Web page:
The United States spends $746 billion on welfare. That's just federal spending. States also spend their own money lifting the total to $1.03 trillion. Makes your eyes water but it's still less proportionately than NZ welfare spending.
It's almost impossible to do a direct comparison to NZ because the US figure includes medical assistance. The Washington Times article suggests medical assistance makes up 46 percent of the federal spend leaving $403 billion, and most of the state spend. So my guesstimate is $500 billion all-up.
NZ spends $11 billion on welfare. Doing a straight comparison, we're spending half as much again per capita (11/4.4 x 312). That is, if the US spent as much per person they'd be spending $780 billion - not $500.
But our spending is mostly cash transfer whereas in the US its mainly in-kind assistance:
Mr. Kogan said the cash assistance figure was “a shockingly small amount of money” in the scheme of things.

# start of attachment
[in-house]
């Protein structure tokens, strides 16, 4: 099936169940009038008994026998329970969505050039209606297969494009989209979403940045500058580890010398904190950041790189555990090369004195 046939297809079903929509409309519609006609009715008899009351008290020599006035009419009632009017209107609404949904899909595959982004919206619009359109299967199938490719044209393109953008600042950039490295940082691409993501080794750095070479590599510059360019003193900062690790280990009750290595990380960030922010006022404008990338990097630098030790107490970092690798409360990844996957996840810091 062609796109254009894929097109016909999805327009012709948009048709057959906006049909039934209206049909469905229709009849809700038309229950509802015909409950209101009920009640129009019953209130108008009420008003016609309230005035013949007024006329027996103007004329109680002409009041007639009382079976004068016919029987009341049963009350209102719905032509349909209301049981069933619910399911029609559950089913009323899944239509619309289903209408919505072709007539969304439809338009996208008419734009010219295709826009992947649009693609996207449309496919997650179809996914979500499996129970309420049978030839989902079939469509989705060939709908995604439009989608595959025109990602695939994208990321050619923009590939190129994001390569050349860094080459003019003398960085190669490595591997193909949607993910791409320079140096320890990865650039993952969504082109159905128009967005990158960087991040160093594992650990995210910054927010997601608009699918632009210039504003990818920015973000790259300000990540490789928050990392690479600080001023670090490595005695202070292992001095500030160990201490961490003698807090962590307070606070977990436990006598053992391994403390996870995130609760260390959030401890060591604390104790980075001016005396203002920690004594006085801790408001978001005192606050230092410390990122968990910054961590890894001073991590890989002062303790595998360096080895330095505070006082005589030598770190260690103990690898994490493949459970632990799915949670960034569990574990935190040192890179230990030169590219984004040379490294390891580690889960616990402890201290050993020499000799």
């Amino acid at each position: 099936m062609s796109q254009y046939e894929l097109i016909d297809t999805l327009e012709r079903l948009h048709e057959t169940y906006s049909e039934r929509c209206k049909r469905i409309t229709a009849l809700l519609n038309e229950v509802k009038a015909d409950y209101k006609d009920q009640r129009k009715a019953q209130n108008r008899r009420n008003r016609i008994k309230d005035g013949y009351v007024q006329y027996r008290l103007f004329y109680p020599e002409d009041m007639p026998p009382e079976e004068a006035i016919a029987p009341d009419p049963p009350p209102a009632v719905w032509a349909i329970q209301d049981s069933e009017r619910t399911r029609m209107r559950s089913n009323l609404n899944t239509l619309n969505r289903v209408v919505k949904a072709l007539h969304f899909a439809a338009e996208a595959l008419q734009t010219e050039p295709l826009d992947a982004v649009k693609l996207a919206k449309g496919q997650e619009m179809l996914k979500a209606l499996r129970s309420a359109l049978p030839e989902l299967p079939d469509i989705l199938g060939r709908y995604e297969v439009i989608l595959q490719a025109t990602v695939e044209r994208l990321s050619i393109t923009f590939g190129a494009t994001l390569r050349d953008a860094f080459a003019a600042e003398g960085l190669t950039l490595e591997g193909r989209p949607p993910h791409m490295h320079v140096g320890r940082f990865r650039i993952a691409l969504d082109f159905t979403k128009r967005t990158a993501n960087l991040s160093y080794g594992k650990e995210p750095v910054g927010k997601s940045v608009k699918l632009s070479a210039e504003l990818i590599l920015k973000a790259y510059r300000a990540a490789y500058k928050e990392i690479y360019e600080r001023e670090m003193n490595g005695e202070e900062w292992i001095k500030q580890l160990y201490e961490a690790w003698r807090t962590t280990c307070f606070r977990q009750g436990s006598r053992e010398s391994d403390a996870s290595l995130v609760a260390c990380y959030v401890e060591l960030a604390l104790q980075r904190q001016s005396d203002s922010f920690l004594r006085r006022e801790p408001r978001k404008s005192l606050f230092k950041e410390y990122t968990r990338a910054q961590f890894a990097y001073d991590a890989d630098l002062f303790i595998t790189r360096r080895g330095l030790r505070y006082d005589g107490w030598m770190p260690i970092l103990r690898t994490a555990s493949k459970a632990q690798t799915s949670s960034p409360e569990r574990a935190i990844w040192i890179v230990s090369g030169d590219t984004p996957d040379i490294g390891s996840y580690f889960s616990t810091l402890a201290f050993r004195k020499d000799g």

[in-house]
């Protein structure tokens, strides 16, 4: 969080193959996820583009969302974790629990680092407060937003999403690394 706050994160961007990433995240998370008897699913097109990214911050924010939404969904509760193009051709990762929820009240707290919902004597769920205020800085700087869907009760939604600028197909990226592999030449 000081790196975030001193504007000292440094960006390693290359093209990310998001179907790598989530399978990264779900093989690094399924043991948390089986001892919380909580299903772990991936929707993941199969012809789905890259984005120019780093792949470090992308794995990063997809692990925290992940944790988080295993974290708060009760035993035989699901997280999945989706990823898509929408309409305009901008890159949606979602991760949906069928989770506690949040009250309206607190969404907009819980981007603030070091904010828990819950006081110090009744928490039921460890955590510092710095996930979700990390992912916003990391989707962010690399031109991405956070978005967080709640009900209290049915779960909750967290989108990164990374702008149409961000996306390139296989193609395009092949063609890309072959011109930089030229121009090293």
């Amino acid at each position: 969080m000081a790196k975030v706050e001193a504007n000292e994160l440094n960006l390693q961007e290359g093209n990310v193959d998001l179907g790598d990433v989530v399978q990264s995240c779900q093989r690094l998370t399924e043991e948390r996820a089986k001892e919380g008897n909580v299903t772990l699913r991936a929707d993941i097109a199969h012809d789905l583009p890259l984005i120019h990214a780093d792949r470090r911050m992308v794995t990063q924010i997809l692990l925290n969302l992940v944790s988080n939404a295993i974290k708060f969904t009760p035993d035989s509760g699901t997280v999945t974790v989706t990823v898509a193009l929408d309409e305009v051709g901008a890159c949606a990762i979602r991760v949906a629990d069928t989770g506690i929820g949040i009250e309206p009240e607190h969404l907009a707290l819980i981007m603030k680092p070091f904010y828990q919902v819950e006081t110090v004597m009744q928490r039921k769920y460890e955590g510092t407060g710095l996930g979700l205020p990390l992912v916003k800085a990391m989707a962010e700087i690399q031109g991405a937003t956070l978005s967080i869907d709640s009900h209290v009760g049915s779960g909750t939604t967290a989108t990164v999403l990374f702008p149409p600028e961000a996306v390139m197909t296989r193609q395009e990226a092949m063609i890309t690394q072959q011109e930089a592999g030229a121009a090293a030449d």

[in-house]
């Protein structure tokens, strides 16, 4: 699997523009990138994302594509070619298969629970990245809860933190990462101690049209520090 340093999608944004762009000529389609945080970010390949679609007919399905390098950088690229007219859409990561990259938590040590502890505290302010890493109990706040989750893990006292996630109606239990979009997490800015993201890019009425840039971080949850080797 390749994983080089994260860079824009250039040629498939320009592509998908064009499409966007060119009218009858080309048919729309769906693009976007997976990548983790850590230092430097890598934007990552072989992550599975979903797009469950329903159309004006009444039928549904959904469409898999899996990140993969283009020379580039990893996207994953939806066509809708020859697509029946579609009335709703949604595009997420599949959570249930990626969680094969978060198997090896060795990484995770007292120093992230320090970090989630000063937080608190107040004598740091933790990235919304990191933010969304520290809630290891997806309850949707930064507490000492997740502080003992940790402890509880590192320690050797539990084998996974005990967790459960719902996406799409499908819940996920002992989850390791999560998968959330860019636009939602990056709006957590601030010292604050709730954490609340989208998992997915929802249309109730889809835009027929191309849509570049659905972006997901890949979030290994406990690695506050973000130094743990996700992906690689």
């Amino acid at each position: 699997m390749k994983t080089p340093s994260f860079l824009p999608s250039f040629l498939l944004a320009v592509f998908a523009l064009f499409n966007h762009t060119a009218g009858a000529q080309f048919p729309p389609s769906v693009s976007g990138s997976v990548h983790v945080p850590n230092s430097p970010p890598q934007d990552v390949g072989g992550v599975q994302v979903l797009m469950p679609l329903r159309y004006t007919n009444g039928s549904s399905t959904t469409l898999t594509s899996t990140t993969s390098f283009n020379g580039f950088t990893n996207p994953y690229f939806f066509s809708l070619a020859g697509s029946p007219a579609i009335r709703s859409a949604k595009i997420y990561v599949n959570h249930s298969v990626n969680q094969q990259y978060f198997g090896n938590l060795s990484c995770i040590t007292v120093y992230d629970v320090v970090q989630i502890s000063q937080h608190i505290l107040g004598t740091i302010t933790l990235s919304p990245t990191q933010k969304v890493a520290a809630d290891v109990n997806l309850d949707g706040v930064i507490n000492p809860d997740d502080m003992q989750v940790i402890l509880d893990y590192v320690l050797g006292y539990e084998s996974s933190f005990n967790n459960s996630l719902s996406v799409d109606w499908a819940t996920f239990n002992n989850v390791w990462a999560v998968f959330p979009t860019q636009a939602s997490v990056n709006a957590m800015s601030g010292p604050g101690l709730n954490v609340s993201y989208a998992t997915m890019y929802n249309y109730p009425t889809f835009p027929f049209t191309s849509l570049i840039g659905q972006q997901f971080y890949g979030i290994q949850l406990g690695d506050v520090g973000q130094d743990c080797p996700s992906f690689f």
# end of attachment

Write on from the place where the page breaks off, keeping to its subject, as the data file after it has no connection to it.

“Virtually all the rest is in the form of in-kind assistance: Medicaid, SNAP, WIC, housing vouchers, Pell Grants, LIHEAP and child care vouchers; or in the form of direct services, such as community health centers, Title 1 education, foster care, school lunch and Head Start,” he said.
Rather than straight transfers, those other programs provide support for services Congress has deemed worthy of funding. SNAP is the Supplemental Nutrition Assistance Program that used to be called food stamps; LIHEAP is the Low Income Home Energy Assistance Program; WIC is the Women, Infants and Children nutrition program; and Pell Grants provide assistance for college costs.